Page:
2015 Aimia | AGO Photography Prize Scholarship Winners Announced

Jury awards three Canadian undergraduate photography students one year’s tuition

May 20, 2015 (Toronto, ON) — The Aimia | AGO Photography Prize has announced the winners of the 2015 Aimia | AGO Photography Prize Scholarship Program. Valued at C$24,000, the scholarship program, which was inaugurated in 2013, recognizes three full-time students—Canadian or international—who are entering their final year of study toward a bachelor’s degree of fine arts in photography at one of 15 participating post-secondary institutions across Canada. From a field of more than 100 applicants this year, the jury has awarded Lodoe Laura of Ryerson University, Alison Postma of the University of Guelph and Graham Wiebe of the University of Manitoba C$7,000 each toward tuition for their final year of undergraduate study. Their schools will each receive a C$1,000 honorarium.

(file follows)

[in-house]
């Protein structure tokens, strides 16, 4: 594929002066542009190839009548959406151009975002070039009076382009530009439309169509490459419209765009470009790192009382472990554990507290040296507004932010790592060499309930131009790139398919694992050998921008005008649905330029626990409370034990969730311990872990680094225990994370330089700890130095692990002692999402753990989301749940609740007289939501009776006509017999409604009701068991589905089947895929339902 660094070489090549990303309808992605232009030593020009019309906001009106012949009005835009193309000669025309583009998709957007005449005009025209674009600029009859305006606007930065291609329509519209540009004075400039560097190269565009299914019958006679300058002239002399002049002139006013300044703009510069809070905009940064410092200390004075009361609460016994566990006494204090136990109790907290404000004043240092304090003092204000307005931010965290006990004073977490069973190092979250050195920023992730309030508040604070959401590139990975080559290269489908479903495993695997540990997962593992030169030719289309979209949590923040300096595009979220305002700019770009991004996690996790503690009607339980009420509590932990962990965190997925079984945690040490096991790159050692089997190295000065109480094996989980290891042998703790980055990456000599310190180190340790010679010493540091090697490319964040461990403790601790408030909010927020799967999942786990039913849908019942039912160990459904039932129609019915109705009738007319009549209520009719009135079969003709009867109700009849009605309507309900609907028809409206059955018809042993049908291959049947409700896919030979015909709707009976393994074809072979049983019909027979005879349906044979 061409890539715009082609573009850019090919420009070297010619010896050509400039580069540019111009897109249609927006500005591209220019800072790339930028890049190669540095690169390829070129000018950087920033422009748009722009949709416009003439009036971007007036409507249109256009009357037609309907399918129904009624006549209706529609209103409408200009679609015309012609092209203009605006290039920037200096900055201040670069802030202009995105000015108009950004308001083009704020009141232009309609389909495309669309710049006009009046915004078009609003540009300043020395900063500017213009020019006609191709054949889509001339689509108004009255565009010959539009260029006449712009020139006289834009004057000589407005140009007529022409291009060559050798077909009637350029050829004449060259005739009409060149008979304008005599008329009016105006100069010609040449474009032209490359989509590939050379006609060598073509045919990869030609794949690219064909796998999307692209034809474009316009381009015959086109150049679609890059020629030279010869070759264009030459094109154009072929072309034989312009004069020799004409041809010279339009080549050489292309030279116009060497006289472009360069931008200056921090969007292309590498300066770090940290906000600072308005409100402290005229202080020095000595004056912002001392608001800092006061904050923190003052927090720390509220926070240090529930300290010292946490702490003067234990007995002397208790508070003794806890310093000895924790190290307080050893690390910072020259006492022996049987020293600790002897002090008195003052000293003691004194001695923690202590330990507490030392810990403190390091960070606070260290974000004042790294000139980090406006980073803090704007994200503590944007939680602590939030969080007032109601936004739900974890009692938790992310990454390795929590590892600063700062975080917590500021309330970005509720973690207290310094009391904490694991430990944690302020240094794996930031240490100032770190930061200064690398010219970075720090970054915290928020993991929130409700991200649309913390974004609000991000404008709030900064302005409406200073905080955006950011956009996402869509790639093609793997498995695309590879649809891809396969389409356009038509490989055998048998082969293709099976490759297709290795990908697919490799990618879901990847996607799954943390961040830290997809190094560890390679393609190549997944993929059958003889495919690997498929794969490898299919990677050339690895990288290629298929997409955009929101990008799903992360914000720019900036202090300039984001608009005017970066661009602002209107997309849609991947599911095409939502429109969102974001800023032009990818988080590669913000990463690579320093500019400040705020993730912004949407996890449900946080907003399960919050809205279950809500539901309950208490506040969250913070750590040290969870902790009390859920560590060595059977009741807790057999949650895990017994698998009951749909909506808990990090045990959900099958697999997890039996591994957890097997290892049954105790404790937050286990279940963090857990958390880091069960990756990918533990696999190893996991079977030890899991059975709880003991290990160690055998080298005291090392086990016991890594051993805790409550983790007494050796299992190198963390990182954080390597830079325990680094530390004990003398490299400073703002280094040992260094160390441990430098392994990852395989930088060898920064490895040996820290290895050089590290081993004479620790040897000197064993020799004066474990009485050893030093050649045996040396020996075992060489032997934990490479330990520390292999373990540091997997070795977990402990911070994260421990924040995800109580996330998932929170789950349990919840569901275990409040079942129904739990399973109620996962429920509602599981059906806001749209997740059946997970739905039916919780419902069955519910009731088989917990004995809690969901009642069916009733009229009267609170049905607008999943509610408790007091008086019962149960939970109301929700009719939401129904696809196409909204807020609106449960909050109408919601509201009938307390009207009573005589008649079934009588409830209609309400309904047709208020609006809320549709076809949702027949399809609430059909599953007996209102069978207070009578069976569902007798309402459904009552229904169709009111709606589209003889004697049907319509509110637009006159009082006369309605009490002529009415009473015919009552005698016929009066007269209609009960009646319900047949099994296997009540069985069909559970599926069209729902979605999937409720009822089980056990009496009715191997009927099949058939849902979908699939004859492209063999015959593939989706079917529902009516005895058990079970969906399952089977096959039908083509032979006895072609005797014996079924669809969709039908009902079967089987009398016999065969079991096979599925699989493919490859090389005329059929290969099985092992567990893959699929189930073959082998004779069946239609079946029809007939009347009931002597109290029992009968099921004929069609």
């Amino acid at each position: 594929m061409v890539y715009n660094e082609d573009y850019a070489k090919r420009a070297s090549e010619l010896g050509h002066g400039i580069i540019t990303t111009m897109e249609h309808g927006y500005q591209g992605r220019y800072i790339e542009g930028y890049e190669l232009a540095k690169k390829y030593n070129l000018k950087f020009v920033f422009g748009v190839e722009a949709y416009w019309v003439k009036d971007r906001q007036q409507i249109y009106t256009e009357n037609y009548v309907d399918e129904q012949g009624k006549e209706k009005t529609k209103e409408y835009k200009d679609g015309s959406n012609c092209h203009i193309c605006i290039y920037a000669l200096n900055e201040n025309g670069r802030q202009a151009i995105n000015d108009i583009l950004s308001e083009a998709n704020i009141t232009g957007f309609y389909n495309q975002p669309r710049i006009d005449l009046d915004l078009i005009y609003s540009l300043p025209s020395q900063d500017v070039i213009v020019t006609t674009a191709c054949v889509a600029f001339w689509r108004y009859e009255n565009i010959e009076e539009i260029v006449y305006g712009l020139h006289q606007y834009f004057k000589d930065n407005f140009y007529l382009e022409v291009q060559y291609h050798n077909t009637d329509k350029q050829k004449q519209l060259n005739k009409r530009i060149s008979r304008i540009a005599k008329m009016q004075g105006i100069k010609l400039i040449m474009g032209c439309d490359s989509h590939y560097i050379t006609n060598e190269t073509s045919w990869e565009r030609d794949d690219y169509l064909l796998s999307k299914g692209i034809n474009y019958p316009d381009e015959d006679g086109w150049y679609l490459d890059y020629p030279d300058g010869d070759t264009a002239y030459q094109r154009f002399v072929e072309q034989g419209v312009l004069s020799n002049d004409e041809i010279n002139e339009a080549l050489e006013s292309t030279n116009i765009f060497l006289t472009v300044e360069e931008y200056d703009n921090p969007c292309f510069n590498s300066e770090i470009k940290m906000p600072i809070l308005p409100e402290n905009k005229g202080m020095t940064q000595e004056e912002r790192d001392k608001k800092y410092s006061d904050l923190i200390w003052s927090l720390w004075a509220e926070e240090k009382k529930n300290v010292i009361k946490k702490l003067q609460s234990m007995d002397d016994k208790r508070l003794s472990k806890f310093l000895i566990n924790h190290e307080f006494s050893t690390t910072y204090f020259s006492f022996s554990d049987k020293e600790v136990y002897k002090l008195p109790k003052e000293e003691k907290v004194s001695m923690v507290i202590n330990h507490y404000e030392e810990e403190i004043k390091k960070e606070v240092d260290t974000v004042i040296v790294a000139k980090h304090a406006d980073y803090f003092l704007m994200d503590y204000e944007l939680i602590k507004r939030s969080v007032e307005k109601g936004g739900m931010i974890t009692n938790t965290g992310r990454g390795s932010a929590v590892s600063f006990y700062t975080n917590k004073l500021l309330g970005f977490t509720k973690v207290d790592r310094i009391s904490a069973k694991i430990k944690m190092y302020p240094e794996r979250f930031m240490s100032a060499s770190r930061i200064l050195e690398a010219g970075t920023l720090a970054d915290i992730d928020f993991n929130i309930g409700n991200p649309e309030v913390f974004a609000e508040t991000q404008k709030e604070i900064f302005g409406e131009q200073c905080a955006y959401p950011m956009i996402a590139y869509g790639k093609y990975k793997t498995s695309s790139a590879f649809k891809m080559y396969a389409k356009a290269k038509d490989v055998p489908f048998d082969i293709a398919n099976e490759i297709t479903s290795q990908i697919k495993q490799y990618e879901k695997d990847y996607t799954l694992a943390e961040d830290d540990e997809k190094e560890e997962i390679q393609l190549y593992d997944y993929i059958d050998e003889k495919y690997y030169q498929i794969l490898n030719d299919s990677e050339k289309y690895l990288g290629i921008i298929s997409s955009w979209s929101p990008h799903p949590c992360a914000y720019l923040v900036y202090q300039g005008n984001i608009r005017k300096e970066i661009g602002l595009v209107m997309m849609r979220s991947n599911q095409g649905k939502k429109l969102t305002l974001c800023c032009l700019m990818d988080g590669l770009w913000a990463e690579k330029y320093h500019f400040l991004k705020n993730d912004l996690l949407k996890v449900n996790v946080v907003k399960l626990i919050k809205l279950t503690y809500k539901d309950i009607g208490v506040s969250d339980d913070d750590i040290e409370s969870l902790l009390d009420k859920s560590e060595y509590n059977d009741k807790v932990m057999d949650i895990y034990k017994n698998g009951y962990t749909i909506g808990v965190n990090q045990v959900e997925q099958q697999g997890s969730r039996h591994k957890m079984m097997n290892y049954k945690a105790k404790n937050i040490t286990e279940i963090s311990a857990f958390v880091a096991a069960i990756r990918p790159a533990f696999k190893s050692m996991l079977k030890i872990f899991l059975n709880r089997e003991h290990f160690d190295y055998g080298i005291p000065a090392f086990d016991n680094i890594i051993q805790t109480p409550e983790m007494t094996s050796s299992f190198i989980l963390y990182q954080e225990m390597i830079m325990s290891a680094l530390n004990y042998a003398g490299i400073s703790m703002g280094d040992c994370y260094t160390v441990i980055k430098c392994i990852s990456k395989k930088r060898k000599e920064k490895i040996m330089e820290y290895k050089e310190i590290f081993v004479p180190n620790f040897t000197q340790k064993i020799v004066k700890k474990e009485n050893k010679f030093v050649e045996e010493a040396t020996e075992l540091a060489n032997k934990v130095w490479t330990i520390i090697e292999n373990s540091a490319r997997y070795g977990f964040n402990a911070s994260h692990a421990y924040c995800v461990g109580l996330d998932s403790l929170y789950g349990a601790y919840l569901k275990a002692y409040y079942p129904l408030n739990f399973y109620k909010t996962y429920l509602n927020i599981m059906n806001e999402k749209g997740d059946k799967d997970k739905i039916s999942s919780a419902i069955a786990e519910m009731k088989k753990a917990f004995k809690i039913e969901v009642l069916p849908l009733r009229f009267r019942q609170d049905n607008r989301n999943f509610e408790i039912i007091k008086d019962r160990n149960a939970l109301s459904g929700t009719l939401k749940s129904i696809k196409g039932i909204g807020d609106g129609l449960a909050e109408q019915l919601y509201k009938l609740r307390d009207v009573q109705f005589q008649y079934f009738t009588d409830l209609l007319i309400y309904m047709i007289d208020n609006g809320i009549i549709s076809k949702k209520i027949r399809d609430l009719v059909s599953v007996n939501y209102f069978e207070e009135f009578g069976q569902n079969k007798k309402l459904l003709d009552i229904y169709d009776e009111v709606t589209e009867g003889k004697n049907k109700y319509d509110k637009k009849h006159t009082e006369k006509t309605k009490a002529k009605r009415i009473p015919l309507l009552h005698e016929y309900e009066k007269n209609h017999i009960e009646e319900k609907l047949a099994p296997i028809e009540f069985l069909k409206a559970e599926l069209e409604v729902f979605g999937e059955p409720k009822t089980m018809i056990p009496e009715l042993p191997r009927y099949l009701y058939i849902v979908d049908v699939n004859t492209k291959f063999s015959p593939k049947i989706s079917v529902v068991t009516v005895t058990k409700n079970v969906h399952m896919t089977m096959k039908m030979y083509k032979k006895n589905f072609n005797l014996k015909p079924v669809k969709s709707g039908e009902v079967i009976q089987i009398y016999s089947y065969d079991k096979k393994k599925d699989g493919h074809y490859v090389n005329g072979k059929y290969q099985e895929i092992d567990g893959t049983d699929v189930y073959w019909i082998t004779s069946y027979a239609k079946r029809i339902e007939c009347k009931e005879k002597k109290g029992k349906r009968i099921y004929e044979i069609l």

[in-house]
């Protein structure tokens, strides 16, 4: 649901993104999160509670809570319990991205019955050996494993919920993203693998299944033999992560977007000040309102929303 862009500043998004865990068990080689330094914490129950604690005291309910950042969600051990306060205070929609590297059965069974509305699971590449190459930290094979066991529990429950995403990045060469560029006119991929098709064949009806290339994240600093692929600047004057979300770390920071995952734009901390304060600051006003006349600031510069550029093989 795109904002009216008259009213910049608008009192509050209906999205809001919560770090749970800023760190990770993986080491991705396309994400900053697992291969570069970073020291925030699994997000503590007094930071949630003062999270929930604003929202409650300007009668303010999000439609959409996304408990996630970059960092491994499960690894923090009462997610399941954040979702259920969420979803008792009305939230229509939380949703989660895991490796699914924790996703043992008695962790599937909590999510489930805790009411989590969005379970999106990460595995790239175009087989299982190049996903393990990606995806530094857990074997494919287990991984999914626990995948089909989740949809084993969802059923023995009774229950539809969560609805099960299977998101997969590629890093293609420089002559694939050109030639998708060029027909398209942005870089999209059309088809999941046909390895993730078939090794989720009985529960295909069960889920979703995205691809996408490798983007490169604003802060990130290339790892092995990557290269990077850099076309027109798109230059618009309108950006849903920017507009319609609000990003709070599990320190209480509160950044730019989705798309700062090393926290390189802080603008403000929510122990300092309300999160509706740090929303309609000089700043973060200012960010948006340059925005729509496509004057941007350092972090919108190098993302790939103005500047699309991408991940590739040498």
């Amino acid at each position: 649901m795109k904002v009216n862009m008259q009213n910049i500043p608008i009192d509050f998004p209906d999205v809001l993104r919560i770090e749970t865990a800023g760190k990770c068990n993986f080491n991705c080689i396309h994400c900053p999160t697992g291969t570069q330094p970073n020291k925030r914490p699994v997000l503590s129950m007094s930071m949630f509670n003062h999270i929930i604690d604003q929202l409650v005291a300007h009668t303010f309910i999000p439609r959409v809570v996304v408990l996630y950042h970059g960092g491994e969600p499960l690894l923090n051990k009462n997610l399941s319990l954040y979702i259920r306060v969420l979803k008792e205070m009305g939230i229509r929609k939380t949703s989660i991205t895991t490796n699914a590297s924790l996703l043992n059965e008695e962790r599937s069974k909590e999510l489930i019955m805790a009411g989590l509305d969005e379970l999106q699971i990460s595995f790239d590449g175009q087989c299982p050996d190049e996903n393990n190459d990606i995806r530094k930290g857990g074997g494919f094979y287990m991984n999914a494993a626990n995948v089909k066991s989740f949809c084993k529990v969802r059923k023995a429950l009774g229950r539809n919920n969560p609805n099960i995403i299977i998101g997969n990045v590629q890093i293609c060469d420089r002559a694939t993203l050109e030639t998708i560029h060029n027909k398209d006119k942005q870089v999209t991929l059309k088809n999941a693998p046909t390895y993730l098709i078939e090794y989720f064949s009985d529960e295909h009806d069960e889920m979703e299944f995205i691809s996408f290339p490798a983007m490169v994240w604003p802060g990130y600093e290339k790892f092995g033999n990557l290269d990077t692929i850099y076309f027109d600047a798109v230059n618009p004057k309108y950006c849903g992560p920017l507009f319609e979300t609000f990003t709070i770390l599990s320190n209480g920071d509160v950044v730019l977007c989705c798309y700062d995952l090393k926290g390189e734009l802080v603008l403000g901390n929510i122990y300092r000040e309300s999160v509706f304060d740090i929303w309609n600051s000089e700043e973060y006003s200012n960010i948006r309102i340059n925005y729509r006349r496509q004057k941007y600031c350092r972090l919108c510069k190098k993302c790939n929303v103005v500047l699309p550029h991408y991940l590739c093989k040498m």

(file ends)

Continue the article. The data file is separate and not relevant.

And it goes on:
• Alison Postma is currently studying Studio Art at the University of Guelph. Born and raised in Toronto, her work incorporates photography as a means to explore dreams, ideas and spaces. By manipulating the surfaces of her images and using non-traditional installation methods, Postma’s images conjure the possibility of narrative.
  • Lodoe Laura’s work deals with themes of ancestry, legacy and tradition. Her artistic practice is a response to personal realities, and her work questions the act of photography as a supplement for memory. Laura is pursuing a BFA at Ryerson University’s School of Image Arts.
  • Graham Wiebe, currently pursuing a BFA at the University of Manitoba, takes inspiration from his hometown of Winnipeg. His subject matter is heavily influenced by youth subcultures and incorporates impulse and irony to create images tinged with both public and personal nostalgia.

“From eight partner schools in our first year to 15 in year two, the Scholarship Program continues to grow, driven by the enthusiasm and prodigious talent of student artists and our partner institutions,” said Matthew Teitelbaum, Director and CEO of the AGO. “The success of this national program is just one of the many ways in which the Aimia | AGO Photography Prize continues to support Canadian artists.”

“As part of our longstanding commitment to supporting our communities, we are proud to help foster local artistic talent to build a Canadian legacy of impact in contemporary photography,” said Vince Timpano, President and CEO of Aimia in Canada. “Congratulations to this year’s three scholarship winners.”